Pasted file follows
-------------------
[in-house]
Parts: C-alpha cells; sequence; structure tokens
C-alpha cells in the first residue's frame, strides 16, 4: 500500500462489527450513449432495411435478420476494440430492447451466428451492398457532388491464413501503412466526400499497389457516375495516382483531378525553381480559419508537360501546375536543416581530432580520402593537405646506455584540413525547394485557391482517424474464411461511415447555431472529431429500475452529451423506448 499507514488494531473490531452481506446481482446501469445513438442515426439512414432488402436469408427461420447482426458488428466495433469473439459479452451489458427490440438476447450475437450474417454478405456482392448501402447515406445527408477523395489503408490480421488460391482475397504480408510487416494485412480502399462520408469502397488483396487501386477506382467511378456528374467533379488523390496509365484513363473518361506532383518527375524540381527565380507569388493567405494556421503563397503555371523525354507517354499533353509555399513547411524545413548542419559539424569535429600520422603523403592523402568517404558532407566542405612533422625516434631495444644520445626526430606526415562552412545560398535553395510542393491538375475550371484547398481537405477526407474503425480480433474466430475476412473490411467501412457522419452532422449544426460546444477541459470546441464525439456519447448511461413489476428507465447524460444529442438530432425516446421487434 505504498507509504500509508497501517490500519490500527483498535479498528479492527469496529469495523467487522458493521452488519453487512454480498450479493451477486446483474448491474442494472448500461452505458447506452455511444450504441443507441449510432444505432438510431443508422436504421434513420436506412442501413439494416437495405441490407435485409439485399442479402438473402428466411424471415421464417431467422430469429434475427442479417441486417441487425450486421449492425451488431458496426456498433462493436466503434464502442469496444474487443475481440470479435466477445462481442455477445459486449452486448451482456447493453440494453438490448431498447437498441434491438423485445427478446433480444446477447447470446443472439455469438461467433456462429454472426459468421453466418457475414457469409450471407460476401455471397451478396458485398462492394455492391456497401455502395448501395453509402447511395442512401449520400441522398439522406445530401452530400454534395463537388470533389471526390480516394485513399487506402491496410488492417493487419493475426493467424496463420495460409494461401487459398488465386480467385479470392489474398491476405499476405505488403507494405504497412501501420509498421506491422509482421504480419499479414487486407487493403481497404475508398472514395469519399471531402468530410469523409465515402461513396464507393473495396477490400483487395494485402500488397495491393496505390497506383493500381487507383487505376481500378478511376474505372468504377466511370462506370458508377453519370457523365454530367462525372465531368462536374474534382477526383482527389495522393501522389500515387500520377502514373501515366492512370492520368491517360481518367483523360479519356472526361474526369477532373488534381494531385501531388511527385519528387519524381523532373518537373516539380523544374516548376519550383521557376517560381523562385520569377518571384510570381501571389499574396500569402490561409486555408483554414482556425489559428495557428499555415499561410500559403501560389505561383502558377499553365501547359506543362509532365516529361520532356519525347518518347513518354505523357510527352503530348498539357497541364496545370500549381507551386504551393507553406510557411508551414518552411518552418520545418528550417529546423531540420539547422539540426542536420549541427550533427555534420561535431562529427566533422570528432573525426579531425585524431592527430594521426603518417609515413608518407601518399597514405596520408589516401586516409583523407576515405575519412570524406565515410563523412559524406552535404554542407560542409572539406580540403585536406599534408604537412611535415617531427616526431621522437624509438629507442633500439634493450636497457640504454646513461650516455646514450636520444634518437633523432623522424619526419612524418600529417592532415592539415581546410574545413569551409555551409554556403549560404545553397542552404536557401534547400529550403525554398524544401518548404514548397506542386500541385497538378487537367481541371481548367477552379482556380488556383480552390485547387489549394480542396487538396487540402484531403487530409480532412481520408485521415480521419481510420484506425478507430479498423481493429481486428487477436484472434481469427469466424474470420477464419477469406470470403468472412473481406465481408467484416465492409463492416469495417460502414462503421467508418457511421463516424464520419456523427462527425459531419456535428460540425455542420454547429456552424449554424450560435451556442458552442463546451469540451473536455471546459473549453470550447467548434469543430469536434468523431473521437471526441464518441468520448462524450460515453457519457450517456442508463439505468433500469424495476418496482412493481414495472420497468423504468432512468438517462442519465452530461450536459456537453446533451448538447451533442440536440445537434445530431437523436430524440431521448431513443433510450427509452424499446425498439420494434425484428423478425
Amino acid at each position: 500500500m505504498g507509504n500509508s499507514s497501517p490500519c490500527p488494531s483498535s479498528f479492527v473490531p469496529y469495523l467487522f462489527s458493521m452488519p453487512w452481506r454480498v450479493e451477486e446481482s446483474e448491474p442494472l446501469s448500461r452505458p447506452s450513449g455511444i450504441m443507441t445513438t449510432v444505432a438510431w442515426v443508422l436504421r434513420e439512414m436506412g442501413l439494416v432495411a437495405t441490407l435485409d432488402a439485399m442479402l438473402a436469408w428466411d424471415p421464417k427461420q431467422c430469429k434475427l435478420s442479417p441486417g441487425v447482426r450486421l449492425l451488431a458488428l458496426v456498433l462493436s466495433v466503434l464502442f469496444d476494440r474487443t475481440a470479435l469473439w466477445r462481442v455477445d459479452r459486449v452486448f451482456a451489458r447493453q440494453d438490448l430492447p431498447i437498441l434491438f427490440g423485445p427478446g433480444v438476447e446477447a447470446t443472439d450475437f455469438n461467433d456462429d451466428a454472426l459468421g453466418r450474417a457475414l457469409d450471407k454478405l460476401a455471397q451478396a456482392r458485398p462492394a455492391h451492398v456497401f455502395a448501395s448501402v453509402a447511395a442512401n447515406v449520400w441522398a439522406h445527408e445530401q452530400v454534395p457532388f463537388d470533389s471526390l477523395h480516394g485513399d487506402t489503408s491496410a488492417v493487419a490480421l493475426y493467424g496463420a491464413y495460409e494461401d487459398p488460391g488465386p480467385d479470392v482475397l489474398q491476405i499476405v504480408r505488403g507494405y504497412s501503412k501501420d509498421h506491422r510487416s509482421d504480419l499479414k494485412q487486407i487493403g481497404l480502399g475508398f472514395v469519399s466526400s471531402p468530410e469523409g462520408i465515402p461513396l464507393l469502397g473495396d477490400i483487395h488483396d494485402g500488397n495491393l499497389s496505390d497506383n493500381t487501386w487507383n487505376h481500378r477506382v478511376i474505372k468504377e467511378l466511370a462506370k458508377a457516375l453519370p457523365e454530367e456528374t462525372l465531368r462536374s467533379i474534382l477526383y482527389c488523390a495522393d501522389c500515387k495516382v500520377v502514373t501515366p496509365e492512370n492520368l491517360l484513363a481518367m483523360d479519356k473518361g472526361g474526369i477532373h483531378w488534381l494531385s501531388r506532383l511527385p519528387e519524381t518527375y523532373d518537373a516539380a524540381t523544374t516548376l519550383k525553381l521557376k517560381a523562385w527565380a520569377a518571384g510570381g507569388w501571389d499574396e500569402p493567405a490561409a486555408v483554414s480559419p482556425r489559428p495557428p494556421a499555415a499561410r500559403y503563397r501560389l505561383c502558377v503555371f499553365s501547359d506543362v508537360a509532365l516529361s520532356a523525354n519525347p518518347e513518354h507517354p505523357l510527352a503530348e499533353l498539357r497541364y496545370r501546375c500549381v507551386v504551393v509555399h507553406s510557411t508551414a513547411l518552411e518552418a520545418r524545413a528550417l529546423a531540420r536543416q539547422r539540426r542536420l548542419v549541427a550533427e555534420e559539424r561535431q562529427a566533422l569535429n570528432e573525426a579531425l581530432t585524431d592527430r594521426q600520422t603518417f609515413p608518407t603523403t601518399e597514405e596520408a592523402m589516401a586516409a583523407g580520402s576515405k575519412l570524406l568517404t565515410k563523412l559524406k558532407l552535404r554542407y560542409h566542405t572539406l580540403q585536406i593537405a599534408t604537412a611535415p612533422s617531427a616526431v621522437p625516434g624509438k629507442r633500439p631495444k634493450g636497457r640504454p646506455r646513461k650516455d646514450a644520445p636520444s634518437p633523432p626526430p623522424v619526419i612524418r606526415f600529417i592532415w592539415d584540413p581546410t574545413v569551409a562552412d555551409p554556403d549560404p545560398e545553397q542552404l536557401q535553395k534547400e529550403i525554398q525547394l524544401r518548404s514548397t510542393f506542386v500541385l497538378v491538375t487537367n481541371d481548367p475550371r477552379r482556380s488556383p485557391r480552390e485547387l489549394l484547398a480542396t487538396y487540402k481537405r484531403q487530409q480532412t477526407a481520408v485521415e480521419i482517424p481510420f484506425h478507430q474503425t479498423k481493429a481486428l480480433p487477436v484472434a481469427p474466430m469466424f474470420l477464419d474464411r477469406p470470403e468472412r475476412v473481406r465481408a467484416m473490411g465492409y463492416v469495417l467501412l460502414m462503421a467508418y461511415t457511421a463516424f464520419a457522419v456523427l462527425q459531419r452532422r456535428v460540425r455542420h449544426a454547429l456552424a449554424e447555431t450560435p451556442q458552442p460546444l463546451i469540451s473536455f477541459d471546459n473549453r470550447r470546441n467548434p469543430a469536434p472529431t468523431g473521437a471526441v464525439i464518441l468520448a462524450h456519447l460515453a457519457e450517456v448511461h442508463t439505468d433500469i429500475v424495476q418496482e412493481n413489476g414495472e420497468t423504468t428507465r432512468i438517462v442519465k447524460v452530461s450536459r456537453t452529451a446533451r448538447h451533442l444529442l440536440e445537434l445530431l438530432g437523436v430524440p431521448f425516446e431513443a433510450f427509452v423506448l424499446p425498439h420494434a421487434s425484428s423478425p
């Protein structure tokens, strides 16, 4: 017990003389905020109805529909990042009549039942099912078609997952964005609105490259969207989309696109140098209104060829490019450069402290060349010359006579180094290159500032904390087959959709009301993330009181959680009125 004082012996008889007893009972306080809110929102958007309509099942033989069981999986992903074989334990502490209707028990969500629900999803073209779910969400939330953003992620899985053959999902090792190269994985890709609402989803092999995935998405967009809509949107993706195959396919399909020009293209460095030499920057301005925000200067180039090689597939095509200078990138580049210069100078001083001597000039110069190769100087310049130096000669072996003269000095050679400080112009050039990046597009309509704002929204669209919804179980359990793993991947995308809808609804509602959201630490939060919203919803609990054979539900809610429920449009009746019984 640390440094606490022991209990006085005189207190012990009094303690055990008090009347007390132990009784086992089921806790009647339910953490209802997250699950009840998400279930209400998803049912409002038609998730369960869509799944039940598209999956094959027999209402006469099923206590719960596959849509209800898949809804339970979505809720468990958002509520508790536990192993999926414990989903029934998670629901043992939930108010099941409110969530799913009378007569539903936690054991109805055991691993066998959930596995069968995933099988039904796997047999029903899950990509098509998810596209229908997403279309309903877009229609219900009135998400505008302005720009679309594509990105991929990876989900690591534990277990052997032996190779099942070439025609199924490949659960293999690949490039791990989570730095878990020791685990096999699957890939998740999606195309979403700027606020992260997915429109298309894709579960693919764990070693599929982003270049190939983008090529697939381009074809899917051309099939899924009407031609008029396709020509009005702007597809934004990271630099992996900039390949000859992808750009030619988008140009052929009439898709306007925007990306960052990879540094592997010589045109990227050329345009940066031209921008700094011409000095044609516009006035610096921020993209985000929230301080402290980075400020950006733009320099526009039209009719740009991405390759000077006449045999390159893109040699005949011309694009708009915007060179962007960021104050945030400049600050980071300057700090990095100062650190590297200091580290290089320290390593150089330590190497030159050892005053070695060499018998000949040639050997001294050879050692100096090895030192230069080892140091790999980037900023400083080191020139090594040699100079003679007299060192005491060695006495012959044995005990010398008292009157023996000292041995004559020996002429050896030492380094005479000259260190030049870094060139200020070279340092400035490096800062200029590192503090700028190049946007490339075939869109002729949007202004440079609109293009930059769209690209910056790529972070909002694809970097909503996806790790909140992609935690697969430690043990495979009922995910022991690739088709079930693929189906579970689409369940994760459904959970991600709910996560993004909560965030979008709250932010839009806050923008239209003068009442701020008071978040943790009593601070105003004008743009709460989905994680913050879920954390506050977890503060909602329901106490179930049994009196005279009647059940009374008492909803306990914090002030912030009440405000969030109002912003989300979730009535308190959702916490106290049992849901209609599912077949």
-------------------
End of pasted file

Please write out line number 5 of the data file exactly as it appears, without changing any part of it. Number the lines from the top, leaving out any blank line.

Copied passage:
């Protein structure tokens, strides 16, 4: 017990003389905020109805529909990042009549039942099912078609997952964005609105490259969207989309696109140098209104060829490019450069402290060349010359006579180094290159500032904390087959959709009301993330009181959680009125 004082012996008889007893009972306080809110929102958007309509099942033989069981999986992903074989334990502490209707028990969500629900999803073209779910969400939330953003992620899985053959999902090792190269994985890709609402989803092999995935998405967009809509949107993706195959396919399909020009293209460095030499920057301005925000200067180039090689597939095509200078990138580049210069100078001083001597000039110069190769100087310049130096000669072996003269000095050679400080112009050039990046597009309509704002929204669209919804179980359990793993991947995308809808609804509602959201630490939060919203919803609990054979539900809610429920449009009746019984 640390440094606490022991209990006085005189207190012990009094303690055990008090009347007390132990009784086992089921806790009647339910953490209802997250699950009840998400279930209400998803049912409002038609998730369960869509799944039940598209999956094959027999209402006469099923206590719960596959849509209800898949809804339970979505809720468990958002509520508790536990192993999926414990989903029934998670629901043992939930108010099941409110969530799913009378007569539903936690054991109805055991691993066998959930596995069968995933099988039904796997047999029903899950990509098509998810596209229908997403279309309903877009229609219900009135998400505008302005720009679309594509990105991929990876989900690591534990277990052997032996190779099942070439025609199924490949659960293999690949490039791990989570730095878990020791685990096999699957890939998740999606195309979403700027606020992260997915429109298309894709579960693919764990070693599929982003270049190939983008090529697939381009074809899917051309099939899924009407031609008029396709020509009005702007597809934004990271630099992996900039390949000859992808750009030619988008140009052929009439898709306007925007990306960052990879540094592997010589045109990227050329345009940066031209921008700094011409000095044609516009006035610096921020993209985000929230301080402290980075400020950006733009320099526009039209009719740009991405390759000077006449045999390159893109040699005949011309694009708009915007060179962007960021104050945030400049600050980071300057700090990095100062650190590297200091580290290089320290390593150089330590190497030159050892005053070695060499018998000949040639050997001294050879050692100096090895030192230069080892140091790999980037900023400083080191020139090594040699100079003679007299060192005491060695006495012959044995005990010398008292009157023996000292041995004559020996002429050896030492380094005479000259260190030049870094060139200020070279340092400035490096800062200029590192503090700028190049946007490339075939869109002729949007202004440079609109293009930059769209690209910056790529972070909002694809970097909503996806790790909140992609935690697969430690043990495979009922995910022991690739088709079930693929189906579970689409369940994760459904959970991600709910996560993004909560965030979008709250932010839009806050923008239209003068009442701020008071978040943790009593601070105003004008743009709460989905994680913050879920954390506050977890503060909602329901106490179930049994009196005279009647059940009374008492909803306990914090002030912030009440405000969030109002912003989300979730009535308190959702916490106290049992849901209609599912077949």